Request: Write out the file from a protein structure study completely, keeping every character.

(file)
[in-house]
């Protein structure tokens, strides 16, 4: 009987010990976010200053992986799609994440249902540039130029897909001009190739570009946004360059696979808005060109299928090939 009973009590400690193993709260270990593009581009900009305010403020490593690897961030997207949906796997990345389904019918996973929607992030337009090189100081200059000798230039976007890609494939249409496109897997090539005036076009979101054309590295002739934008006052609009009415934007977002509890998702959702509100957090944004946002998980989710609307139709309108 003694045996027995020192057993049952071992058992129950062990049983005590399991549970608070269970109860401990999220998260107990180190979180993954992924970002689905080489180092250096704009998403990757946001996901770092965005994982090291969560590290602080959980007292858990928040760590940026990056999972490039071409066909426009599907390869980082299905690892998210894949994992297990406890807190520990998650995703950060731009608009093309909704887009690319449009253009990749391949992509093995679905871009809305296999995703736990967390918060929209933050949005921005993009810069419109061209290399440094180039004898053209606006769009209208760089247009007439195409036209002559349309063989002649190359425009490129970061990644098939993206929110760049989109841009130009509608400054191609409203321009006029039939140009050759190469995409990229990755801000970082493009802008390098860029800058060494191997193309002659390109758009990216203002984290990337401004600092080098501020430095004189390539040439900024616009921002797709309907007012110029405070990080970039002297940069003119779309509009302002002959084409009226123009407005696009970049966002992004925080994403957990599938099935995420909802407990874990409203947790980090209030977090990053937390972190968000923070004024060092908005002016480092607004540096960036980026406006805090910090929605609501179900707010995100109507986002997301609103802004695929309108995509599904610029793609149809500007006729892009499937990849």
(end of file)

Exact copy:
[in-house]
């Protein structure tokens, strides 16, 4: 009987010990976010200053992986799609994440249902540039130029897909001009190739570009946004360059696979808005060109299928090939 009973009590400690193993709260270990593009581009900009305010403020490593690897961030997207949906796997990345389904019918996973929607992030337009090189100081200059000798230039976007890609494939249409496109897997090539005036076009979101054309590295002739934008006052609009009415934007977002509890998702959702509100957090944004946002998980989710609307139709309108 003694045996027995020192057993049952071992058992129950062990049983005590399991549970608070269970109860401990999220998260107990180190979180993954992924970002689905080489180092250096704009998403990757946001996901770092965005994982090291969560590290602080959980007292858990928040760590940026990056999972490039071409066909426009599907390869980082299905690892998210894949994992297990406890807190520990998650995703950060731009608009093309909704887009690319449009253009990749391949992509093995679905871009809305296999995703736990967390918060929209933050949005921005993009810069419109061209290399440094180039004898053209606006769009209208760089247009007439195409036209002559349309063989002649190359425009490129970061990644098939993206929110760049989109841009130009509608400054191609409203321009006029039939140009050759190469995409990229990755801000970082493009802008390098860029800058060494191997193309002659390109758009990216203002984290990337401004600092080098501020430095004189390539040439900024616009921002797709309907007012110029405070990080970039002297940069003119779309509009302002002959084409009226123009407005696009970049966002992004925080994403957990599938099935995420909802407990874990409203947790980090209030977090990053937390972190968000923070004024060092908005002016480092607004540096960036980026406006805090910090929605609501179900707010995100109507986002997301609103802004695929309108995509599904610029793609149809500007006729892009499937990849």